Politicians have criticised a decision to remove students from university accommodation with 24 hours notice.
Trinity College in Dublin took the decision yesterday that all students must leave campus accommodation, Trinity Halls, and other linked private student accommodation in an effort to tackle the coronavirus.
The letter said it was “one of the most difficult decisions to date”.
It’s understood a number of people involved with the institution, both staff and students, have been infected with the virus.
A letter was sent via email yesterday from the administration that all students should vacate with all their belongings by Tuesday evening by 7pm unless they meet certain criteria.
Overseas students have until Wednesday at 5pm.
The criteria for staying includes, if a family member at home is self-isolating, if the student is subject to visa restrictions or the student would be at risk of homelessness.
Those staying in Trinity Hall will be refunded on their rent, those in other linked accommodations will be “supported” in their efforts to claw back payments.
The letter caused widespread shock and criticism from students who noted that many would not be able to organise parents or other family to travel across the country to help them move all their belongings at such short notice, or organise flights and luggage transfer for those living overseas.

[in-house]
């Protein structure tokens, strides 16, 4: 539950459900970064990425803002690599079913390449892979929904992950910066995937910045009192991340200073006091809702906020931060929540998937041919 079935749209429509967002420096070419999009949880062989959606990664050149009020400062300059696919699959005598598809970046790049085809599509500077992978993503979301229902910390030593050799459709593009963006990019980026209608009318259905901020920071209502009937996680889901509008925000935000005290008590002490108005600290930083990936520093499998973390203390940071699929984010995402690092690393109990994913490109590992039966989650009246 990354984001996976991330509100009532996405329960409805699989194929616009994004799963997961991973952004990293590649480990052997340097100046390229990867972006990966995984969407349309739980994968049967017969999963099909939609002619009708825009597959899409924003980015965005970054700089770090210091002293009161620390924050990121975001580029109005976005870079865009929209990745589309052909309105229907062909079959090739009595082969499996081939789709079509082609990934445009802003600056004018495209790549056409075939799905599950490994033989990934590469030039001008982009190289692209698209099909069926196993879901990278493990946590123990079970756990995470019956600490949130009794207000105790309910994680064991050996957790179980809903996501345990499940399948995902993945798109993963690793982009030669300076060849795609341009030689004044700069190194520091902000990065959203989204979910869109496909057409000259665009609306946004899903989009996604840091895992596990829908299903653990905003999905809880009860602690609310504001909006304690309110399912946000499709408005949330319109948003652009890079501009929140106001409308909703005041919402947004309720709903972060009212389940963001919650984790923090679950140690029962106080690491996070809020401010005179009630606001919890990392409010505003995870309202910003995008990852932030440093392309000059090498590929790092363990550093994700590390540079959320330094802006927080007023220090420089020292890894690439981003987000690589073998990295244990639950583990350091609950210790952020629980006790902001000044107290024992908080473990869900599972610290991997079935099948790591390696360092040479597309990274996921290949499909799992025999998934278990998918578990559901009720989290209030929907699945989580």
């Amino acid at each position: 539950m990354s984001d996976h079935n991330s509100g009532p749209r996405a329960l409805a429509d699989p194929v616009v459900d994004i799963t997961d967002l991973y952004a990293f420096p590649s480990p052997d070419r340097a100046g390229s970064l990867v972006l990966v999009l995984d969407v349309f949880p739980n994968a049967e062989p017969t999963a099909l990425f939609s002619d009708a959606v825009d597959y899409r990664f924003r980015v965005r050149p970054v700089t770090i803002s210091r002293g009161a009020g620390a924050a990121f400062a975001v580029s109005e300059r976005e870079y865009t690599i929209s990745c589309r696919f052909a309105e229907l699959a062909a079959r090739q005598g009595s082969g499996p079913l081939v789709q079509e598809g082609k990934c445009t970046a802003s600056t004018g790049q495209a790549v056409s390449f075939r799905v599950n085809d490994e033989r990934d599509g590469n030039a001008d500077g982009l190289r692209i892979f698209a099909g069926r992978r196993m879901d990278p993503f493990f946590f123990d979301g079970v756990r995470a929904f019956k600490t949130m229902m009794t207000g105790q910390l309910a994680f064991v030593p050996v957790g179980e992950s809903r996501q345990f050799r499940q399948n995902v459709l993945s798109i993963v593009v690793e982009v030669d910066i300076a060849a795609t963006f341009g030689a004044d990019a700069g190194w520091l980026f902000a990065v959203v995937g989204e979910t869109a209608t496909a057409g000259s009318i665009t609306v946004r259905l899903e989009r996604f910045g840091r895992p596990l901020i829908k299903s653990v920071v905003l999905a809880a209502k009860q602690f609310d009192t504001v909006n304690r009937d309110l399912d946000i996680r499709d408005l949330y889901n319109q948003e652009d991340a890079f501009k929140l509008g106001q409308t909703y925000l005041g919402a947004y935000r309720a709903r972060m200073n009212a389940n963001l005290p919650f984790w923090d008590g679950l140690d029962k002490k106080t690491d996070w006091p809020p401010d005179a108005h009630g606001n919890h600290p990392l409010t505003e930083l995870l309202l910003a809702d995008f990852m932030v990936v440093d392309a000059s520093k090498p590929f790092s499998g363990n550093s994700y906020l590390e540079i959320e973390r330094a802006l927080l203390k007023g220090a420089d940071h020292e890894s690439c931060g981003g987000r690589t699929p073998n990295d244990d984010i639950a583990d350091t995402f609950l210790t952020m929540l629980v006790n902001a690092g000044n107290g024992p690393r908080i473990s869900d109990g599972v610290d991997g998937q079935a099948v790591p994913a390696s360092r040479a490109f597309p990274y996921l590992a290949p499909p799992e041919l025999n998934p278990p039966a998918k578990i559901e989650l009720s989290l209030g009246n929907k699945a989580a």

The Labour Party have described the move as “worrying”, with Education spokesperson, Aodhán Ó Ríordáin saying the decision is questionable.
“The decision by Trinity College Dublin to give students less than 48 hours notice to leave their student accommodation is questionable at best,” Mr Ó Ríordáin said.
“Many students who remain in Trinity-owned accommodation are international students. They have already paid high tuition fees on top of their accommodation fees.
“We are in the middle of a very troubling health situation coupled with the worst housing crisis the State, it is unacceptable to expect students to find accommodation at such short notice.”
Likewise, Sinn Féin Housing Spokesman Eoin Ó Broin said he would be contacting the university to discuss the issue.